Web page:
Countryside family compound – Malaysia

The house is built for a client and his extended family who seeks a communal way of living, but cherishes privacy and security. The family entertains frequently and needed the house to be generous when hosting huge parties and cozy for smaller affairs. Moving from Singapore to Malaysia, the family were excited with the prospect of living off on an immensely large plot of land in the open countryside while deeply paranoid about safety.
Confronted with the clients concerns, Formwerkz Architects were drawn to create a single storey compound. Geoffrey Bawa’s house on 33rd Lane in Colombo and the House of the Faun in Pompeii (2nd century AC) were references that were instrumental in the formulation of the plan in early stages.
From the street, the house looks understated, almost flat, revealing little of the interior except for the faceted, sloping timber ceiling that hangs within. The 5m tall walls fortifies the interior and encapsulate the roofs that slopes inwards to the courtyards. Within the compound, the main bulk of the house, where communal living and entertaining occurs, is compacted over a third of the plot size, freeing up a vast expanse of space for a back garden, pool and an annex block which houses the immediate family’s quarters.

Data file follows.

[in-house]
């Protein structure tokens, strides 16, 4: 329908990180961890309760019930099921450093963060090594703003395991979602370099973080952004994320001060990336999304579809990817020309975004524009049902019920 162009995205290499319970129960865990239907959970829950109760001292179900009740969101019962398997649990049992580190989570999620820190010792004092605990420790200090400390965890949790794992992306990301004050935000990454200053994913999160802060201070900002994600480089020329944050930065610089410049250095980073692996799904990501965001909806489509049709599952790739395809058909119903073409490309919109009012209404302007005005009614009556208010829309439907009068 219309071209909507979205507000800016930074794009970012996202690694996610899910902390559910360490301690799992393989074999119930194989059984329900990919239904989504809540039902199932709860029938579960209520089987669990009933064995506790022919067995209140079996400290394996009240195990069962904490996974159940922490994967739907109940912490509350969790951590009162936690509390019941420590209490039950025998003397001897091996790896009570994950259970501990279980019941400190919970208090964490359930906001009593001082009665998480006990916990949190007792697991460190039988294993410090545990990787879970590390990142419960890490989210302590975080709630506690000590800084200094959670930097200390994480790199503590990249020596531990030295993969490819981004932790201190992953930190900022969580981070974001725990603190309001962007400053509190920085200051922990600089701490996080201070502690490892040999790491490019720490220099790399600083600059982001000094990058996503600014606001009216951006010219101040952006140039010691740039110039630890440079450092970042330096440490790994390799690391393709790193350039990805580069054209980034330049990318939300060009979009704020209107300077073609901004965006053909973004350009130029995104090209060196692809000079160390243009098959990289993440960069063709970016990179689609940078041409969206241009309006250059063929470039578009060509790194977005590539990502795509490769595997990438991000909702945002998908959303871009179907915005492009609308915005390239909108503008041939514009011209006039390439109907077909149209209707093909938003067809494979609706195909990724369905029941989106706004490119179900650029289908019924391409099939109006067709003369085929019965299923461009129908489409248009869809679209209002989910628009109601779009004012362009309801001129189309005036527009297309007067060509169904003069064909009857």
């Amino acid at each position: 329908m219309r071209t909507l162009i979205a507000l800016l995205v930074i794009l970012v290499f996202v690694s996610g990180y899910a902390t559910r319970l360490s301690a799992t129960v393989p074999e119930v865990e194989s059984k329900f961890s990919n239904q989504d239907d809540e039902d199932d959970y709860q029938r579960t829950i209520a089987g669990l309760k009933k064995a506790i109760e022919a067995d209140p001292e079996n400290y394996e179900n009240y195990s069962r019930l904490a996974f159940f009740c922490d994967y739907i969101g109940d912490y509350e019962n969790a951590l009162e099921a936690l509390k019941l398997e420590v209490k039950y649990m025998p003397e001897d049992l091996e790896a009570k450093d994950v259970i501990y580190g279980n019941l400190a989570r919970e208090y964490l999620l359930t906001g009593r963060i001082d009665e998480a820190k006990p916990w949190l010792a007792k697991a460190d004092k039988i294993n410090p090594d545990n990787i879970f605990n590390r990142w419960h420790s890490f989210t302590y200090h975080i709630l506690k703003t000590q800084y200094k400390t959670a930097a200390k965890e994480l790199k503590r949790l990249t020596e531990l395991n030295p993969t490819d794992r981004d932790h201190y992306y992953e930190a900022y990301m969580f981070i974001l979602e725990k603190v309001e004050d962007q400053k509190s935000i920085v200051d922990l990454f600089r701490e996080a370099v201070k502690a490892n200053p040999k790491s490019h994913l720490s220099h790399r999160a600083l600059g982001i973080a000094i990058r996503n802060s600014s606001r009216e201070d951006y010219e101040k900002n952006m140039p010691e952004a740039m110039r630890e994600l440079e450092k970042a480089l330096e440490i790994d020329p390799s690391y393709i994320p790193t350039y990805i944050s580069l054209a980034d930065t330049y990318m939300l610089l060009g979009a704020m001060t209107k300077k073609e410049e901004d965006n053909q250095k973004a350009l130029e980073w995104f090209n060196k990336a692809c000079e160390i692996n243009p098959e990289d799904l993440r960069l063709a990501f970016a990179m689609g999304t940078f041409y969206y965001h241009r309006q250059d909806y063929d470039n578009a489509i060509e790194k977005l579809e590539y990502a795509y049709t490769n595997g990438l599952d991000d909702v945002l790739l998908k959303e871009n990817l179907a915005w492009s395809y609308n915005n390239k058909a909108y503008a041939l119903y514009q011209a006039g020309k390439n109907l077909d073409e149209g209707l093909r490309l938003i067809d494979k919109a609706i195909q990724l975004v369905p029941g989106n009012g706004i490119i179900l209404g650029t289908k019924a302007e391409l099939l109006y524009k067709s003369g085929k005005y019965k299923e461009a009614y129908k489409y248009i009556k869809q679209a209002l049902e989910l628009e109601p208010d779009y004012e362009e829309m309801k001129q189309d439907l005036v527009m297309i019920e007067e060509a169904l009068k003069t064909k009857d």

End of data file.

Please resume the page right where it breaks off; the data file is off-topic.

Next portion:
The main space is spatially delineated into 9 sub-grids, punctuated with a series of courtyards. The courtyards were essential for the otherwise deep plan to work, as they bring natural daylight and ventilation to every part of the house. Each courtyard is unique, differentiated by the varied sizes and placement within its respective sub-zones. Each has a different garden that responds to the differing openness to sky and the way rain gathers and free fall into the courtyards from the varying roof slopes which are geometrically determined by the courtyards’ placement and dimension.
The living spaces are clustered, organically arranged and rearranged overtime, weaving freeing amongst the interspersed cloister. A dominant interior feature that characterise the different, inter-connected cloistered spaces is the multi-faceted, Merbau timber ceiling that slopes from the high ridges towards the courtyards. At nightfall, fragments of these undulations are revealed through a glass strip the façade, revealing the intricacy within.


Related Posts

No Comments Yet.

Leave a Comment

You must be logged in to post a comment.